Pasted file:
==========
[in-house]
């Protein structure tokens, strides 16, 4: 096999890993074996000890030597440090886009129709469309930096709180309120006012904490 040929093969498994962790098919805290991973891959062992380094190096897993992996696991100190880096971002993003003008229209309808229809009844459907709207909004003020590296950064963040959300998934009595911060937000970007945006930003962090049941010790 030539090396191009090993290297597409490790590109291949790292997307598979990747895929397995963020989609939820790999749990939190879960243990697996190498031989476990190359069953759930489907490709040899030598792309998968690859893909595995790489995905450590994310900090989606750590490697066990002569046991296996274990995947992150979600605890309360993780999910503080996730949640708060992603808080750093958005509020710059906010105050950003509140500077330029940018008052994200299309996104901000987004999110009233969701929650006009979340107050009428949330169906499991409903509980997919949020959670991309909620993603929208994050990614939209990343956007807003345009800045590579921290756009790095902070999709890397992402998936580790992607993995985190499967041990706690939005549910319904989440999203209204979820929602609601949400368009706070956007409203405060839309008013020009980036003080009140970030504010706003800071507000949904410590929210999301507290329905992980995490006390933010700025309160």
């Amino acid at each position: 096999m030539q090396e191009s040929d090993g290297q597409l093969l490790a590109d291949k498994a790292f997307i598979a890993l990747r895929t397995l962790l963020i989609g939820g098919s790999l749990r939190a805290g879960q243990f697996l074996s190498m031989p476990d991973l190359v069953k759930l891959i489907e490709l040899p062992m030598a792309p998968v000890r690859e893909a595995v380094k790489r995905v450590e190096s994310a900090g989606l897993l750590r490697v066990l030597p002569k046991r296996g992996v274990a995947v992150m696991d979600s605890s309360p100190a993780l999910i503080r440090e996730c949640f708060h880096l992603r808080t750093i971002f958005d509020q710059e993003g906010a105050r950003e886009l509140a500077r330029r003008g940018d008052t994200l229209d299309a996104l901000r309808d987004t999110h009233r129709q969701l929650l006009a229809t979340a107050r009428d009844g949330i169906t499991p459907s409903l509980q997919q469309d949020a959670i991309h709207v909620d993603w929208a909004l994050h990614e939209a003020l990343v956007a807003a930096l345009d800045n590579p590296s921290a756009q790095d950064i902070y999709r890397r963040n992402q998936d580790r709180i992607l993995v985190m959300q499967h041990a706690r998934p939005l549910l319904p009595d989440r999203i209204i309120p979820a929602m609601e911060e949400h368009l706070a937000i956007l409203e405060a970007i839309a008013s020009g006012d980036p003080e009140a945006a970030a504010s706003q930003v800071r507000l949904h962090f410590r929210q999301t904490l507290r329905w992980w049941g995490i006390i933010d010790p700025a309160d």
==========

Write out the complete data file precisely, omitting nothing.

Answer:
[in-house]
């Protein structure tokens, strides 16, 4: 096999890993074996000890030597440090886009129709469309930096709180309120006012904490 040929093969498994962790098919805290991973891959062992380094190096897993992996696991100190880096971002993003003008229209309808229809009844459907709207909004003020590296950064963040959300998934009595911060937000970007945006930003962090049941010790 030539090396191009090993290297597409490790590109291949790292997307598979990747895929397995963020989609939820790999749990939190879960243990697996190498031989476990190359069953759930489907490709040899030598792309998968690859893909595995790489995905450590994310900090989606750590490697066990002569046991296996274990995947992150979600605890309360993780999910503080996730949640708060992603808080750093958005509020710059906010105050950003509140500077330029940018008052994200299309996104901000987004999110009233969701929650006009979340107050009428949330169906499991409903509980997919949020959670991309909620993603929208994050990614939209990343956007807003345009800045590579921290756009790095902070999709890397992402998936580790992607993995985190499967041990706690939005549910319904989440999203209204979820929602609601949400368009706070956007409203405060839309008013020009980036003080009140970030504010706003800071507000949904410590929210999301507290329905992980995490006390933010700025309160």
């Amino acid at each position: 096999m030539q090396e191009s040929d090993g290297q597409l093969l490790a590109d291949k498994a790292f997307i598979a890993l990747r895929t397995l962790l963020i989609g939820g098919s790999l749990r939190a805290g879960q243990f697996l074996s190498m031989p476990d991973l190359v069953k759930l891959i489907e490709l040899p062992m030598a792309p998968v000890r690859e893909a595995v380094k790489r995905v450590e190096s994310a900090g989606l897993l750590r490697v066990l030597p002569k046991r296996g992996v274990a995947v992150m696991d979600s605890s309360p100190a993780l999910i503080r440090e996730c949640f708060h880096l992603r808080t750093i971002f958005d509020q710059e993003g906010a105050r950003e886009l509140a500077r330029r003008g940018d008052t994200l229209d299309a996104l901000r309808d987004t999110h009233r129709q969701l929650l006009a229809t979340a107050r009428d009844g949330i169906t499991p459907s409903l509980q997919q469309d949020a959670i991309h709207v909620d993603w929208a909004l994050h990614e939209a003020l990343v956007a807003a930096l345009d800045n590579p590296s921290a756009q790095d950064i902070y999709r890397r963040n992402q998936d580790r709180i992607l993995v985190m959300q499967h041990a706690r998934p939005l549910l319904p009595d989440r999203i209204i309120p979820a929602m609601e911060e949400h368009l706070a937000i956007l409203e405060a970007i839309a008013s020009g006012d980036p003080e009140a945006a970030a504010s706003q930003v800071r507000l949904h962090f410590r929210q999301t904490l507290r329905w992980w049941g995490i006390i933010d010790p700025a309160d």